Sikeston pit bull seizure update
Update on the situation in Sikeston
As everyone in the world seems to know, on Wednesday night news started coming out a roundup of pit bull type dogs in Sikeston, MO. As time grows, and the story gets passed along, things become a little, eh, exaggerated. So I want to provide the most accurate information I can on the situation there.
Earlier this morning, Trace White of the Sikeston Humane Society posted an update on their facebook page. And here are a few more details of the situation in Sikeston:
-- First off, the Sikeston Humane Society holds the animal control contract for the community of 16,000 people. They are NOT animal control -- which is separate. Nor does SHS support the city's pit bull restrictions
-- Earlier this week, SHS shipped around 30 dogs to other shelters in the region in order to make room for the dogs expected to come in. These are the dogs talked about in the news report -- as many were shipped to the St. Louis region.
-- From animal control's perspective, the "roundup" was part of an "audit" of the people who had licensed dogs under the city's pit bull restrictions. The restrictions require registration, Beware of Dog signs, insurance, top and bottom gate locks and requiring a muzzle if the dog is off your property. Animal Control was "auditing' these owners to be sure they were complying. If they weren't in compliance, their dogs were seized.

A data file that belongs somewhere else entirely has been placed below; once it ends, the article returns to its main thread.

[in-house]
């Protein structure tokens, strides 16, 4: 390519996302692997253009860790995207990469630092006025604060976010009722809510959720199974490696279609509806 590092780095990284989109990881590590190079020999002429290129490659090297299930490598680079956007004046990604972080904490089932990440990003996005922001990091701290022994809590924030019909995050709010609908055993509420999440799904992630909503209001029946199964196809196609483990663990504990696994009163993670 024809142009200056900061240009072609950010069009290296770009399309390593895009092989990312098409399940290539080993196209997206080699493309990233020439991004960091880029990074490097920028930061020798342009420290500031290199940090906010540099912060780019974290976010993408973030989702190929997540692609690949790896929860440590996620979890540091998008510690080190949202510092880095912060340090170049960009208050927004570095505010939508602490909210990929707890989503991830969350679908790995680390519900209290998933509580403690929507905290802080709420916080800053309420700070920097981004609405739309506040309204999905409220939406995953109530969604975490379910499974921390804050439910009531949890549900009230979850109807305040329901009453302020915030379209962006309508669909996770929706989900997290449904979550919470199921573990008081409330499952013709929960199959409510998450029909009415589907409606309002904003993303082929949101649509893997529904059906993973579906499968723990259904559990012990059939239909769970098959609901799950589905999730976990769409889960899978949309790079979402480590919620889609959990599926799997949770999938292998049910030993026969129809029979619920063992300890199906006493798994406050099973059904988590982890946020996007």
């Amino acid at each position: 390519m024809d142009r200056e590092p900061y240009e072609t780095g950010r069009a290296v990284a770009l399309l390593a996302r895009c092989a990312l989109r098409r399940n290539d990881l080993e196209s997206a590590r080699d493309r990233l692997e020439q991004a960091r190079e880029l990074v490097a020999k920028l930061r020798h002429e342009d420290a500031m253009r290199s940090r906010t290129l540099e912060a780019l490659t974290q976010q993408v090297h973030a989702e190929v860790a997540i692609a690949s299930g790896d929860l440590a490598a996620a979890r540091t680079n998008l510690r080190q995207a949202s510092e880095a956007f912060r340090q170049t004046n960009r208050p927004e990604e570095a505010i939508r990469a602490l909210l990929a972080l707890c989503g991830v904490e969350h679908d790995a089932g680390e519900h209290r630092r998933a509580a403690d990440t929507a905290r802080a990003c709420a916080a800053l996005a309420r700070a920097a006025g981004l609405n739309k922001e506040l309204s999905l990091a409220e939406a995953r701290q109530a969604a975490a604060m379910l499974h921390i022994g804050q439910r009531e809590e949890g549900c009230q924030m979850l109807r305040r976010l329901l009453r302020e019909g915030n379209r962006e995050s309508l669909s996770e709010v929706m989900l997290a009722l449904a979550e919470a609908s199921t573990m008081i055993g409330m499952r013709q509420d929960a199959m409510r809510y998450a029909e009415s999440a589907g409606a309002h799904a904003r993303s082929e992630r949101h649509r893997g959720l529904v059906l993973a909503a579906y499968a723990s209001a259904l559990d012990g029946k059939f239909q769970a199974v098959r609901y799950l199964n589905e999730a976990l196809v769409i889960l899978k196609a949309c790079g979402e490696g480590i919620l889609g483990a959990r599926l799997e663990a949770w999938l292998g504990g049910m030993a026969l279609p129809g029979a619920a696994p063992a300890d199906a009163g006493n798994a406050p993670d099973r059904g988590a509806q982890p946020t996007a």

-- Earlier, Animal Control had estimated that SHS would receive about 20 dogs through this "audit" -- which is why the dogs at the shelter were shipped out. However, due to the push back, animal control never finished their audit -- and Mr. White isn't sure they ever will. Because they didn't finish, the final number of dogs received at the shelter was only 3 (which is still 3 too many). The dogs are going to be held to give the owners enough time to comply with the regulations and hopefully get their dogs back. Mr. White is working with these owners to get their dogs back, and if they cannot, they will be adopted out or sent to rescue.
-- Mr. White agrees that the BSL in Sikeston needs to be changed - and he, himself, moved from Sikeston so he could walk his dogs without muzzles. He does feel that this is as close as they've ever been in his three years at the shelter to getting the law repealed.
-- If people want to help, they can send letters to the city staff and council stating they think the law should change. LETTERS MUST BE PROFESSIONAL AND COURTEOUS in order to be well-received. We should be sure they are focusing on the real goal, which is to protect families from aggressive dogs, and also from having their family pets removed from their home. If you aren't capable of doing this professionally and politely, please don't write to them.